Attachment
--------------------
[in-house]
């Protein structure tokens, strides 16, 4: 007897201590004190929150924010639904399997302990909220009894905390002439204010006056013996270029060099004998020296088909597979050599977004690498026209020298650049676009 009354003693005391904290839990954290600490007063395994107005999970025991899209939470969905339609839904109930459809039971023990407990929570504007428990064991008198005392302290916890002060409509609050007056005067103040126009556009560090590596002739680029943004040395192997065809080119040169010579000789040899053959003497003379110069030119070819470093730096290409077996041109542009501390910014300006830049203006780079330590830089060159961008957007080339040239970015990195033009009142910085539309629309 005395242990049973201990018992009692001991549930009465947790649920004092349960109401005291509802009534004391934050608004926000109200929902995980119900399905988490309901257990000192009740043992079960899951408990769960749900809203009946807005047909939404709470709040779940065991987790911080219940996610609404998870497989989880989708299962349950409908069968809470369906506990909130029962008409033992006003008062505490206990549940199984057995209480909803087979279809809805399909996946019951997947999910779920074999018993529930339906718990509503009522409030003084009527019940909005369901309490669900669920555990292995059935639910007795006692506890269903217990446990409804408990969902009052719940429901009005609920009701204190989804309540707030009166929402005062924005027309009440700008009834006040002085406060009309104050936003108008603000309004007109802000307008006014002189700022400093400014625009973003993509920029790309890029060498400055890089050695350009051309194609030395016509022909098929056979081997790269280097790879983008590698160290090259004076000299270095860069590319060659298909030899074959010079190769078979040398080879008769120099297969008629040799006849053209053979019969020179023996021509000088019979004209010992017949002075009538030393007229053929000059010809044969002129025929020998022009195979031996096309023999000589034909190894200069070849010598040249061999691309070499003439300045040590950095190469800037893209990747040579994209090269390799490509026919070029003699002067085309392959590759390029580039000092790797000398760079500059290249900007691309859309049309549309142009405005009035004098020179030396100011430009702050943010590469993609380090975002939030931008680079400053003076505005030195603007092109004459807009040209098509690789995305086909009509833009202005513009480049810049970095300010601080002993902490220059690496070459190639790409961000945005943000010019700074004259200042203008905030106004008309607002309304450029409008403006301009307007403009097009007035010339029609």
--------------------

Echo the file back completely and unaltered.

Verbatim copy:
[in-house]
């Protein structure tokens, strides 16, 4: 007897201590004190929150924010639904399997302990909220009894905390002439204010006056013996270029060099004998020296088909597979050599977004690498026209020298650049676009 009354003693005391904290839990954290600490007063395994107005999970025991899209939470969905339609839904109930459809039971023990407990929570504007428990064991008198005392302290916890002060409509609050007056005067103040126009556009560090590596002739680029943004040395192997065809080119040169010579000789040899053959003497003379110069030119070819470093730096290409077996041109542009501390910014300006830049203006780079330590830089060159961008957007080339040239970015990195033009009142910085539309629309 005395242990049973201990018992009692001991549930009465947790649920004092349960109401005291509802009534004391934050608004926000109200929902995980119900399905988490309901257990000192009740043992079960899951408990769960749900809203009946807005047909939404709470709040779940065991987790911080219940996610609404998870497989989880989708299962349950409908069968809470369906506990909130029962008409033992006003008062505490206990549940199984057995209480909803087979279809809805399909996946019951997947999910779920074999018993529930339906718990509503009522409030003084009527019940909005369901309490669900669920555990292995059935639910007795006692506890269903217990446990409804408990969902009052719940429901009005609920009701204190989804309540707030009166929402005062924005027309009440700008009834006040002085406060009309104050936003108008603000309004007109802000307008006014002189700022400093400014625009973003993509920029790309890029060498400055890089050695350009051309194609030395016509022909098929056979081997790269280097790879983008590698160290090259004076000299270095860069590319060659298909030899074959010079190769078979040398080879008769120099297969008629040799006849053209053979019969020179023996021509000088019979004209010992017949002075009538030393007229053929000059010809044969002129025929020998022009195979031996096309023999000589034909190894200069070849010598040249061999691309070499003439300045040590950095190469800037893209990747040579994209090269390799490509026919070029003699002067085309392959590759390029580039000092790797000398760079500059290249900007691309859309049309549309142009405005009035004098020179030396100011430009702050943010590469993609380090975002939030931008680079400053003076505005030195603007092109004459807009040209098509690789995305086909009509833009202005513009480049810049970095300010601080002993902490220059690496070459190639790409961000945005943000010019700074004259200042203008905030106004008309607002309304450029409008403006301009307007403009097009007035010339029609």